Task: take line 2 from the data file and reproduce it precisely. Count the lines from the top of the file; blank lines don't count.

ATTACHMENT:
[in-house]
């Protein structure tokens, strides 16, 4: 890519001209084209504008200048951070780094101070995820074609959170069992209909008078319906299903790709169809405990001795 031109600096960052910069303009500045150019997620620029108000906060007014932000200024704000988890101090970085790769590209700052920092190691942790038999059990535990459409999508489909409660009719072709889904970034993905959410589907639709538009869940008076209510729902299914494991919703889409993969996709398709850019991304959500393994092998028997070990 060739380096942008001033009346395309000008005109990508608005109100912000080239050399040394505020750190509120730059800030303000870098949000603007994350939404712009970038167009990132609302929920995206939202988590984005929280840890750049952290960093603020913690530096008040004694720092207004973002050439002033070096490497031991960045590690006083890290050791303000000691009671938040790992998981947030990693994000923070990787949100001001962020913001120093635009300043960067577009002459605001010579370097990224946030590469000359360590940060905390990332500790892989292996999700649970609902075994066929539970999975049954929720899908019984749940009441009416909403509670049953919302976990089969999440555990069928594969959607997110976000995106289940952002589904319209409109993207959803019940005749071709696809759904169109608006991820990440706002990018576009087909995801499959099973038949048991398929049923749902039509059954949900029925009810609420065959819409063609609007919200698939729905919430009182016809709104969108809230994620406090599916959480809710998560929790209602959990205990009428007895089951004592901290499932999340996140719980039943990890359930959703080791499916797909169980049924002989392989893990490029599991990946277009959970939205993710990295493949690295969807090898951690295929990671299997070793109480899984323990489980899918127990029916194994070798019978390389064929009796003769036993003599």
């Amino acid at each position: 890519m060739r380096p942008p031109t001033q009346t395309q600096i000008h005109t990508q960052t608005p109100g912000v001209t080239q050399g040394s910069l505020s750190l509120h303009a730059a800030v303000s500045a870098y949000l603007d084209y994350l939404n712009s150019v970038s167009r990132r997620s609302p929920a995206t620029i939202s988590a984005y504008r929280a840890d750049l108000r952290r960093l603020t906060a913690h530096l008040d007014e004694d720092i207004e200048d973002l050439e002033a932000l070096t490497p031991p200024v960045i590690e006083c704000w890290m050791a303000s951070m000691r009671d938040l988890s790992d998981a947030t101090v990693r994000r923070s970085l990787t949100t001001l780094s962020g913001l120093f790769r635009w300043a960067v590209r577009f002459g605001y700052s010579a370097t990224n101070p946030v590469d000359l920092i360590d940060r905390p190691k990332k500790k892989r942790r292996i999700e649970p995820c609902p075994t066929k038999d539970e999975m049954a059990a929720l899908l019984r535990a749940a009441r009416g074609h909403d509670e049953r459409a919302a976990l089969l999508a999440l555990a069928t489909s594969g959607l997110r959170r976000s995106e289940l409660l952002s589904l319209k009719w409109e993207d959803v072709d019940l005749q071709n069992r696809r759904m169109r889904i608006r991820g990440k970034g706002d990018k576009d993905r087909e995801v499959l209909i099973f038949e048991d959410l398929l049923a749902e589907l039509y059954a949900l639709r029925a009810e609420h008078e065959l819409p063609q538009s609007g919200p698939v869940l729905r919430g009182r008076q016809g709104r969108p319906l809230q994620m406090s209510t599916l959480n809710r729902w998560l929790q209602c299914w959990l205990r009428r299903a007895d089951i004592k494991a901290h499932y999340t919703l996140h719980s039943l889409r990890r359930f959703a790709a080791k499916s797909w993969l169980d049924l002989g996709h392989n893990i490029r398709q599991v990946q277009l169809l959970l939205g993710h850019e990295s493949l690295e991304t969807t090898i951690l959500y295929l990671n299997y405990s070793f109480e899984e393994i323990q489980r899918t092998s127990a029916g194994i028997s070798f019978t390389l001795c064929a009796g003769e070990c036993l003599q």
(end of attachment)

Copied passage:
């Protein structure tokens, strides 16, 4: 890519001209084209504008200048951070780094101070995820074609959170069992209909008078319906299903790709169809405990001795 031109600096960052910069303009500045150019997620620029108000906060007014932000200024704000988890101090970085790769590209700052920092190691942790038999059990535990459409999508489909409660009719072709889904970034993905959410589907639709538009869940008076209510729902299914494991919703889409993969996709398709850019991304959500393994092998028997070990 060739380096942008001033009346395309000008005109990508608005109100912000080239050399040394505020750190509120730059800030303000870098949000603007994350939404712009970038167009990132609302929920995206939202988590984005929280840890750049952290960093603020913690530096008040004694720092207004973002050439002033070096490497031991960045590690006083890290050791303000000691009671938040790992998981947030990693994000923070990787949100001001962020913001120093635009300043960067577009002459605001010579370097990224946030590469000359360590940060905390990332500790892989292996999700649970609902075994066929539970999975049954929720899908019984749940009441009416909403509670049953919302976990089969999440555990069928594969959607997110976000995106289940952002589904319209409109993207959803019940005749071709696809759904169109608006991820990440706002990018576009087909995801499959099973038949048991398929049923749902039509059954949900029925009810609420065959819409063609609007919200698939729905919430009182016809709104969108809230994620406090599916959480809710998560929790209602959990205990009428007895089951004592901290499932999340996140719980039943990890359930959703080791499916797909169980049924002989392989893990490029599991990946277009959970939205993710990295493949690295969807090898951690295929990671299997070793109480899984323990489980899918127990029916194994070798019978390389064929009796003769036993003599």